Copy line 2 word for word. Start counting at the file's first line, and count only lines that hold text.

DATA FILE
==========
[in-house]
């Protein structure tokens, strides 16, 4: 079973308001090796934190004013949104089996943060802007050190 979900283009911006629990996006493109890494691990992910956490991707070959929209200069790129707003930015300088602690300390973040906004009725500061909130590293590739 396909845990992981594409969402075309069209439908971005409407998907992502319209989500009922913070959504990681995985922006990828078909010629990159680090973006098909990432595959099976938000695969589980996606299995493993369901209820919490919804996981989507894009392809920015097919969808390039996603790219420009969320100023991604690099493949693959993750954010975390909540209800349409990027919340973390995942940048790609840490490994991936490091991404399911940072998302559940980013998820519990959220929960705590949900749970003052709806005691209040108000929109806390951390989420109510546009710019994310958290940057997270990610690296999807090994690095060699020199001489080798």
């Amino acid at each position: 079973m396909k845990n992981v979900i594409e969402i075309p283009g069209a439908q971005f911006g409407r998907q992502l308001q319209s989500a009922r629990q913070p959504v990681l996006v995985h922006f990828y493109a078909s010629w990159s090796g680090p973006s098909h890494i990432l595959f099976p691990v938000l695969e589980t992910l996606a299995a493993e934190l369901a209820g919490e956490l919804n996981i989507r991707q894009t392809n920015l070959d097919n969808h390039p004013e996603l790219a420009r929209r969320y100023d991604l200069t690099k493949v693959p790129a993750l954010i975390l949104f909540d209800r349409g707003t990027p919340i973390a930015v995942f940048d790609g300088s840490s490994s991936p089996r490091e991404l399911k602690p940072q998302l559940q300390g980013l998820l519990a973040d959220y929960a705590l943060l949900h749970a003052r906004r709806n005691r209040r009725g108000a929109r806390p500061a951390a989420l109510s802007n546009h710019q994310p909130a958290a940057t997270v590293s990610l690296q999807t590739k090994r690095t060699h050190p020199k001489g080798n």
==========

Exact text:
């Protein structure tokens, strides 16, 4: 079973308001090796934190004013949104089996943060802007050190 979900283009911006629990996006493109890494691990992910956490991707070959929209200069790129707003930015300088602690300390973040906004009725500061909130590293590739 396909845990992981594409969402075309069209439908971005409407998907992502319209989500009922913070959504990681995985922006990828078909010629990159680090973006098909990432595959099976938000695969589980996606299995493993369901209820919490919804996981989507894009392809920015097919969808390039996603790219420009969320100023991604690099493949693959993750954010975390909540209800349409990027919340973390995942940048790609840490490994991936490091991404399911940072998302559940980013998820519990959220929960705590949900749970003052709806005691209040108000929109806390951390989420109510546009710019994310958290940057997270990610690296999807090994690095060699020199001489080798």